Four CPUs aren't always greater than two
Appro's speedy, quad-Opteron 1U server has limited usesFollow @pvenezia
Yeah, it’s got a Hemi. Four of them, in fact.
Appro recently unveiled its 1U, quad-Opteron, 848-based 1142H server and I put it through its paces. The short story is this server moves like a much larger system. Although the server is packed with performance power, its limitations will likely relegate it to a fairly narrow audience.
In theory, 1U servers are destined for medium-duty tasks. They make good directory servers, DNS/DHCP servers, application and Web servers, but rarely do they move beyond those tasks. Internal expansion, or lack thereof, is usually the primary reason.
Add a few SAN HBAs into the mix, however, and a standard 1U, dual-CPU server can really stretch its legs. Even with two additional processors in the chassis, the Appro 1142H lacks relevance for many organizations, due to the server’s limited expansion possibilities.
Appro doesn’t target standard enterprise tasks with the 1142H; it looks straight at the HPC (high-performance computing) and clustering infrastructures. Given a standard 72-inch rack, and discounting potential network and power units, 42 rack units are available. Packed with standard 1U servers, this produces 84 processors and 672GB of RAM, assuming 16GB RAM limits on the servers. Naturally, that same rack populated with Appro 1142H servers doubles those figures. That’s 168 CPUs and 1.3TB of RAM. Substantial.
Too Hot to Handle?
Armed with four AMD Opteron 848 CPUs and a maximum of 32GB DDR400 RAM, the 1142H was designed for heavy workloads in tight quarters. Appro shipped the 1142H with RedHat Advanced Server 3.0 preinstalled, but I had no problems reinstalling that OS, nor did an installation of Suse Enterprise Server 9 create any difficulties.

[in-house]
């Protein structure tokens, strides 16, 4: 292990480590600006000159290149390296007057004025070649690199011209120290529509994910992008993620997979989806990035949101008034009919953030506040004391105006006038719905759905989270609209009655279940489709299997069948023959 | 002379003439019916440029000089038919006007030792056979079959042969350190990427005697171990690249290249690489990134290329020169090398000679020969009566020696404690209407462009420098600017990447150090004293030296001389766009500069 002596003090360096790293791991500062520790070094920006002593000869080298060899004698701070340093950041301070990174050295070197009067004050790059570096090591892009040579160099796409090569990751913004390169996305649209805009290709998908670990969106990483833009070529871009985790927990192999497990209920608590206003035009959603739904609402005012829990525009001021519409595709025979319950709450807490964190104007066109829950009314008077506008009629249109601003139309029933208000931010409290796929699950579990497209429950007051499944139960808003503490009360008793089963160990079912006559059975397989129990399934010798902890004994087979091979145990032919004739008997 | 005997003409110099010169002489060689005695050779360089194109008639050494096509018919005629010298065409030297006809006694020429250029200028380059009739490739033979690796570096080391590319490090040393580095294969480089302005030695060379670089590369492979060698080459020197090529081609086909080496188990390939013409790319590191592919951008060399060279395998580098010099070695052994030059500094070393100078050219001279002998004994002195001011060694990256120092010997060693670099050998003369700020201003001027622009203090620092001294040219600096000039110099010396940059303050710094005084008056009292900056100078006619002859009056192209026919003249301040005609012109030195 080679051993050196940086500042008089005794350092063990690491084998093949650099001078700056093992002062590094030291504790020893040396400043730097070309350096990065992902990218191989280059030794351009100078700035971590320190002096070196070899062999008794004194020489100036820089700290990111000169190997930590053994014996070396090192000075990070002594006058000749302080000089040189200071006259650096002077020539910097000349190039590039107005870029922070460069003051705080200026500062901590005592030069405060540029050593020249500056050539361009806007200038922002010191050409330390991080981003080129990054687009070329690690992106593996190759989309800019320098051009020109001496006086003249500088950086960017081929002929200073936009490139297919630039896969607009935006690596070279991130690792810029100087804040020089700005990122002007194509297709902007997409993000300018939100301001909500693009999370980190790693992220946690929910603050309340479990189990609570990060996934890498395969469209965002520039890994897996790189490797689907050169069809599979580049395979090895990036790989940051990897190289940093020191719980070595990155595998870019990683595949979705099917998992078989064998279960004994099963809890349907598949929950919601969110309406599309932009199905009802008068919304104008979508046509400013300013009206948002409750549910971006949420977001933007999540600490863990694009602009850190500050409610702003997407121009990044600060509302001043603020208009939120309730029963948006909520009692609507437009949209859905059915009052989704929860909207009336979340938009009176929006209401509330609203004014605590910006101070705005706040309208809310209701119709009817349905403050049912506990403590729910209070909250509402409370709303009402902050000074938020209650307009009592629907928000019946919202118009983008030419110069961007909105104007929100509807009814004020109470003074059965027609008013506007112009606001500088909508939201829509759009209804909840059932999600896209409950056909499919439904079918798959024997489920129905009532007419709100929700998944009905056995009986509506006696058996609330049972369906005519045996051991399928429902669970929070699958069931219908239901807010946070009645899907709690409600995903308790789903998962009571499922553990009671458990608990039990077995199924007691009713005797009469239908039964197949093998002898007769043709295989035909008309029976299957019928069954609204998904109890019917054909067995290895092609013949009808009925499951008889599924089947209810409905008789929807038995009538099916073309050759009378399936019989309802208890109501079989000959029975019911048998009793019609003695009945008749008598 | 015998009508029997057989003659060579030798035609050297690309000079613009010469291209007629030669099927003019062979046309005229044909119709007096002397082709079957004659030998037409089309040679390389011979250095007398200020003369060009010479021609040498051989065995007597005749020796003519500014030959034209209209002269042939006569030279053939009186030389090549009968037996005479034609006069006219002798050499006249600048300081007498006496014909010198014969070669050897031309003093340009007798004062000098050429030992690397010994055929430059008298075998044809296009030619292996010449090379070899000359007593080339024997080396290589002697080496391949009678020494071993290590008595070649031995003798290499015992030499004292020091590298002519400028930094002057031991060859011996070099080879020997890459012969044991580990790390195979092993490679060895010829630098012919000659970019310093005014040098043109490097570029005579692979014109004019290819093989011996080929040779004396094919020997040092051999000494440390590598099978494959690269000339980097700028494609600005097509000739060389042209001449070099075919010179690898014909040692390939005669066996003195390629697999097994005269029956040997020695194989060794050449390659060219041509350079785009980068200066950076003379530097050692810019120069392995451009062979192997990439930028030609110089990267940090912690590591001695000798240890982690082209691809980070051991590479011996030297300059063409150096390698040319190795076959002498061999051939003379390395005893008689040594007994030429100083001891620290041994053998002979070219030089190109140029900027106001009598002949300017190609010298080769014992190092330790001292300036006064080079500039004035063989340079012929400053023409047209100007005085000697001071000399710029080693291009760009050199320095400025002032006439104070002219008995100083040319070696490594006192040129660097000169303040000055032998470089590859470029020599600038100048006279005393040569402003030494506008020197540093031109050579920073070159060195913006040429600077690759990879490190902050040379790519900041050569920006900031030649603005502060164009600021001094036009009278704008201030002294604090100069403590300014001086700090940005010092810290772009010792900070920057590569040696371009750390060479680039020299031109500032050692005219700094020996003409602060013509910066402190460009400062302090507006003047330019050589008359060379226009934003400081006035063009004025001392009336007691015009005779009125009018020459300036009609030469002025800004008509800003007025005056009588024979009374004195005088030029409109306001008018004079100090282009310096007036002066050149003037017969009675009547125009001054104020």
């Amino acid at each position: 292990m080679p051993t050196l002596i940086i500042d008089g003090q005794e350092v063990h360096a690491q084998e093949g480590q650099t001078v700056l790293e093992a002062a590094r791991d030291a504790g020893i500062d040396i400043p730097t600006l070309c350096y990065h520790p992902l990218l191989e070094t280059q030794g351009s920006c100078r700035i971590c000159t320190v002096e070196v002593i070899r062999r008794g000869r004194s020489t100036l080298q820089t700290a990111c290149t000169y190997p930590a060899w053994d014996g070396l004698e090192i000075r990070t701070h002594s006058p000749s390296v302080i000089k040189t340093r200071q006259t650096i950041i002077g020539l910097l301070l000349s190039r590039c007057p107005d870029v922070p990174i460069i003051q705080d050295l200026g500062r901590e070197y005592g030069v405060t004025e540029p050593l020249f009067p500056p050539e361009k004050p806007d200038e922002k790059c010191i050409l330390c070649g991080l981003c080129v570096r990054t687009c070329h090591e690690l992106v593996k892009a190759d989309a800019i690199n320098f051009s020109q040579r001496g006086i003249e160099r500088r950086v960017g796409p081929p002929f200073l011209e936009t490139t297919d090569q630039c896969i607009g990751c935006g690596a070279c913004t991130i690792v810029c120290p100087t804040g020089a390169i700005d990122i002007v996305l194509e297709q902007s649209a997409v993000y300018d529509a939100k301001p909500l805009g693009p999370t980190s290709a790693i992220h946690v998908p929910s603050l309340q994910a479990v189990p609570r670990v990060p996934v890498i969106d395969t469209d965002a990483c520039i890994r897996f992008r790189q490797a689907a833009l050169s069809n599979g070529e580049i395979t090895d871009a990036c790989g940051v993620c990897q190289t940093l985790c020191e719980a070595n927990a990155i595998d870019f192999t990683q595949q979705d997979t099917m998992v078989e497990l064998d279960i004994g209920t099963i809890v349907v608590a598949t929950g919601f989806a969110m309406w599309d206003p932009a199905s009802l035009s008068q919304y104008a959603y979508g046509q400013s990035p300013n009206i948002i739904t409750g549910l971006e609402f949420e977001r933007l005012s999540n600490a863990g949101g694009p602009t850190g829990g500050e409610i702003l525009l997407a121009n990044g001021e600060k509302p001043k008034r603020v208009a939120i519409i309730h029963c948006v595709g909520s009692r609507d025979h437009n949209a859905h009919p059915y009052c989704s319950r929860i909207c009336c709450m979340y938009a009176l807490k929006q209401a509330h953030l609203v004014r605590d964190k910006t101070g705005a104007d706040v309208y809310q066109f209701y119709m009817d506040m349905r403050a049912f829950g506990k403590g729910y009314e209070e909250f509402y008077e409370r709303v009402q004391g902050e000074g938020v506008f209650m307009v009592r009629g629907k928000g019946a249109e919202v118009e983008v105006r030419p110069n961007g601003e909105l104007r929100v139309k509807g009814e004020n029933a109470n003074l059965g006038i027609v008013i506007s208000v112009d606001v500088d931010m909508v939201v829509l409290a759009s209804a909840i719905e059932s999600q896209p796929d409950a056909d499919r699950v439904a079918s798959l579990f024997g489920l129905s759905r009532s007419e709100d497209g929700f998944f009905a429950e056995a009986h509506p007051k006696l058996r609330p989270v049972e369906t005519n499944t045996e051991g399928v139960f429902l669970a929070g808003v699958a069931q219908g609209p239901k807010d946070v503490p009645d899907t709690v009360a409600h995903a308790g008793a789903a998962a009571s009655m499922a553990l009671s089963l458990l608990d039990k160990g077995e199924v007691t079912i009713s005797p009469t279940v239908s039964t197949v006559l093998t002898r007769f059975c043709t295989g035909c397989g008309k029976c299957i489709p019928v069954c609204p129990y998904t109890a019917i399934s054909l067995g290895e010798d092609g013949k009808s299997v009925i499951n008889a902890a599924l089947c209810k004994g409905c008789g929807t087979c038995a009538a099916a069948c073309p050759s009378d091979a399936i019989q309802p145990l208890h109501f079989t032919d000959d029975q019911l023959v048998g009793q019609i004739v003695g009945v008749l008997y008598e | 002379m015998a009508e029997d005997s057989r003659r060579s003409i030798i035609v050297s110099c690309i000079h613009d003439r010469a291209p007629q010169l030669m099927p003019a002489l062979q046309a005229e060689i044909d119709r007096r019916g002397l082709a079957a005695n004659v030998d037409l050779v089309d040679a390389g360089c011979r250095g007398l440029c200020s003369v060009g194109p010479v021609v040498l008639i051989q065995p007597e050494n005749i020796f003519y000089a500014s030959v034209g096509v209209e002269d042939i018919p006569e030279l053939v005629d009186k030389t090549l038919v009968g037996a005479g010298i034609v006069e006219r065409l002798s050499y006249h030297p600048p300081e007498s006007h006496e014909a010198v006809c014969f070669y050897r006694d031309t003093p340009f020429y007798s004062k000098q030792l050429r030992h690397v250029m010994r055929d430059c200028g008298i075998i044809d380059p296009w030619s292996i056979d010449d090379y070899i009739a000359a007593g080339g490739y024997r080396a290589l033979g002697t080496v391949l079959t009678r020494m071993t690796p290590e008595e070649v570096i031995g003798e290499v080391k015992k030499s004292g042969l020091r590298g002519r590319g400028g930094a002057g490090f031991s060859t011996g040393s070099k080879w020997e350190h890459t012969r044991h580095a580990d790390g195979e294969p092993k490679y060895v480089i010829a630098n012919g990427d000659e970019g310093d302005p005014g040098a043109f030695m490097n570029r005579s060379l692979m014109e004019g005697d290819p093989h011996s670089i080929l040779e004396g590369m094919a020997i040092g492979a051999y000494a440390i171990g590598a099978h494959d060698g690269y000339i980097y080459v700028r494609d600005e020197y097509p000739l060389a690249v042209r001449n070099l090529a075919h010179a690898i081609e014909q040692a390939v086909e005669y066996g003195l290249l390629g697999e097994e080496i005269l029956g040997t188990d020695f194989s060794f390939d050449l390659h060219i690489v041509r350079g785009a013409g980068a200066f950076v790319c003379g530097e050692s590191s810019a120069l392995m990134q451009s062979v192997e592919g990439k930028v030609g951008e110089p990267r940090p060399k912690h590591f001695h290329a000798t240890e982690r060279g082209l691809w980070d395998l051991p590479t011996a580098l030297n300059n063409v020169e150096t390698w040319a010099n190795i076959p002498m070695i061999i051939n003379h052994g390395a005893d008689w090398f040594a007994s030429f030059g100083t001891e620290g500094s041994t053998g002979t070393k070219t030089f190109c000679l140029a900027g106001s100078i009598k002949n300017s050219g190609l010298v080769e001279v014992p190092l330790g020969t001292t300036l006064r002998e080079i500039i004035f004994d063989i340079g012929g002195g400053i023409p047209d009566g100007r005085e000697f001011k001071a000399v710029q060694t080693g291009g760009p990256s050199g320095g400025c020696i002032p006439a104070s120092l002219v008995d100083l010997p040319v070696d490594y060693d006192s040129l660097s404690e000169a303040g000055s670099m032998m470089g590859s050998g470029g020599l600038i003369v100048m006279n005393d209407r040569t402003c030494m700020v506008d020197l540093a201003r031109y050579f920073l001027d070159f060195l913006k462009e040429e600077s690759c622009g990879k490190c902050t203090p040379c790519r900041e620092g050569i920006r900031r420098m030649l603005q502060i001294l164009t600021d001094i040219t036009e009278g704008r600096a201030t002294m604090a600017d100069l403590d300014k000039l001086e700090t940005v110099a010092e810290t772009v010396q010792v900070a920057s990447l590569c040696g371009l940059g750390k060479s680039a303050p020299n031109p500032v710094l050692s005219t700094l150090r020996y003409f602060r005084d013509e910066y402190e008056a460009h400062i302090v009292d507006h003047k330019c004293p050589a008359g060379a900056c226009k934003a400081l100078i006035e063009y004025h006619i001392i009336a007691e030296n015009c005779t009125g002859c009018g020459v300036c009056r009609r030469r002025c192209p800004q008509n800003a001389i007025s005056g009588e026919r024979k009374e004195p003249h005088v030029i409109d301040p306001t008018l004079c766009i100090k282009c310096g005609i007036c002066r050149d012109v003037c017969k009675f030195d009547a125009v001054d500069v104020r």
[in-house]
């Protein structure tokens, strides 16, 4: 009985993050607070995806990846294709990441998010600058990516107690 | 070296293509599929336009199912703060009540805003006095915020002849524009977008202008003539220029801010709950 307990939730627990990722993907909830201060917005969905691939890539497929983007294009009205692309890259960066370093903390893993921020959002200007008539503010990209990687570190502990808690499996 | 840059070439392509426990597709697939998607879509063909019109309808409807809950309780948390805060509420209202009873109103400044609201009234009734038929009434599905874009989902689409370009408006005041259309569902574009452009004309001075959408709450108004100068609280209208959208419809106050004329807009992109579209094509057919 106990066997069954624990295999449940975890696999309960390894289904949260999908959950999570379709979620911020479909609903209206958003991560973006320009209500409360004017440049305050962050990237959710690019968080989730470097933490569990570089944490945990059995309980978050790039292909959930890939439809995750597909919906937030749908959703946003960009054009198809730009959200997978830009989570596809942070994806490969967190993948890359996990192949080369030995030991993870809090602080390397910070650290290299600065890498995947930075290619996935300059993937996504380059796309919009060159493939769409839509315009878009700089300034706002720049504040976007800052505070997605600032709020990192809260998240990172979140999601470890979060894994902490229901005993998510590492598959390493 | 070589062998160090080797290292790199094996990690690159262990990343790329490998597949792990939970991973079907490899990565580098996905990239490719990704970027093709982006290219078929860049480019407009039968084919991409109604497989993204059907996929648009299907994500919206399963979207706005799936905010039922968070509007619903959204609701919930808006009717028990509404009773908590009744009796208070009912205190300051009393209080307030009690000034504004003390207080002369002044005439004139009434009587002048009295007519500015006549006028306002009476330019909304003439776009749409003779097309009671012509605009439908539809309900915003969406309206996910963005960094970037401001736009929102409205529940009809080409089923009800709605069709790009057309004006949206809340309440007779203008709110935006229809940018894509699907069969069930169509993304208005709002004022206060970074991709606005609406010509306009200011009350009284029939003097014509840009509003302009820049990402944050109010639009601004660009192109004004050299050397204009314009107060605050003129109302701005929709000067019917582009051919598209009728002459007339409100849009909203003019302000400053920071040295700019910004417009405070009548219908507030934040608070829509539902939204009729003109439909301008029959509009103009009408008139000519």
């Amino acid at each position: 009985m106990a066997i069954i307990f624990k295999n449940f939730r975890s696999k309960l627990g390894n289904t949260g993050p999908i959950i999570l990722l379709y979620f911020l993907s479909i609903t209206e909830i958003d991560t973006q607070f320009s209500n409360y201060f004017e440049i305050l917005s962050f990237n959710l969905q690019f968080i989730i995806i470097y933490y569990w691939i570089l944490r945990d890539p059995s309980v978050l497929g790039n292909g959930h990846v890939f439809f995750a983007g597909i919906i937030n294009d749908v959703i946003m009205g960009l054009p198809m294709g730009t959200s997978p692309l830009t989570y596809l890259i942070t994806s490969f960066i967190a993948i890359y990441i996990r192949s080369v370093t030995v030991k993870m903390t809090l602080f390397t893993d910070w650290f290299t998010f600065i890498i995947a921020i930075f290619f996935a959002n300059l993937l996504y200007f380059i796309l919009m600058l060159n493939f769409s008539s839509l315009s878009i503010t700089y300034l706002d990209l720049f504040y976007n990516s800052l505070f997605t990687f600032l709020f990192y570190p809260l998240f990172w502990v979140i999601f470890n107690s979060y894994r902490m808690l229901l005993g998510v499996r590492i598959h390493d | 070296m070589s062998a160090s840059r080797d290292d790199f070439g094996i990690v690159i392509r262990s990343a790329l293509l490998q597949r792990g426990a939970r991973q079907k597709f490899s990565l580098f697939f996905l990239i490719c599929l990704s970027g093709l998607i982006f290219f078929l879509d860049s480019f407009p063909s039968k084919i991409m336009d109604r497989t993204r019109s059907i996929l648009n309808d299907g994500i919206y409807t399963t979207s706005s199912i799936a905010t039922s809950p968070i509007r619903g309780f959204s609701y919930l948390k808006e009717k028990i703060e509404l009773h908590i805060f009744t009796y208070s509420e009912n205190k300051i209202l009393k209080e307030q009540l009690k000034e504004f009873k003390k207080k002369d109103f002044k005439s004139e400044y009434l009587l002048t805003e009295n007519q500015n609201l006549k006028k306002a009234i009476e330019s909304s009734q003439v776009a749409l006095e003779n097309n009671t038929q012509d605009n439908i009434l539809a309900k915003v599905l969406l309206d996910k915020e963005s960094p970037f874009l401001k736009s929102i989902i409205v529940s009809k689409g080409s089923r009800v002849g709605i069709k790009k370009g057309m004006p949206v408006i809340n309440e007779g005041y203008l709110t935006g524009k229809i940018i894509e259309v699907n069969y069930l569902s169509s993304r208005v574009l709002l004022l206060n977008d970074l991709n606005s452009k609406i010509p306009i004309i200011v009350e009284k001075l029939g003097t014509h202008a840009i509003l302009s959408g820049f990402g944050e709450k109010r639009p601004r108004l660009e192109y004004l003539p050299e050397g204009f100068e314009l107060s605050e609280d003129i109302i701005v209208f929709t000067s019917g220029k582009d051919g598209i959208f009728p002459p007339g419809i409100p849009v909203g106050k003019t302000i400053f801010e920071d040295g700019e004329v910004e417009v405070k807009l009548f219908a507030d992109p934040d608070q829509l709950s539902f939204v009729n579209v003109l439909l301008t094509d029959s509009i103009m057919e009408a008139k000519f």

Aesthetically the 1142H is nothing to write home about. The status lights on the front are easily identified, although Appro uses a piercing blue LED for the power indicator and a muted orange light for the unit ID indicator, the direct opposite of what you might expect.
I found the two-piece cover rather difficult to open and secured with rear thumbscrews, preventing easy access from the front of the rack. In fact, I had to exert significant force to open the front of the case. When finally open, however, the mainboard layout is simple and easy to work with.
The cooling system in the 1142H shows some necessary differences from standard 1U servers. There are only six fans present: three small fans in the front pushing air over the sole power supply, and three large side-pull fans mounted directly behind the drive bays.
The big fans pull air from the underside of the case and push air across the two closest processors, with one directed toward the rest of the mainboard. Pulling fresh air from underneath a server isn’t the best idea, but the sheer size of the Tyan S4882 mainboard in the 1142H is probably responsible.
The heat sinks on the CPUs are very low-profile, and come in pairs. Two sets of heat sinks cover the four Opteron 848 CPUs, each set joined by heat pipes to help direct heat away from the processor. Otherwise, there are few baffles inside the case to shape airflow. During my testing, I did note that there was some discoloration of the heat sinks.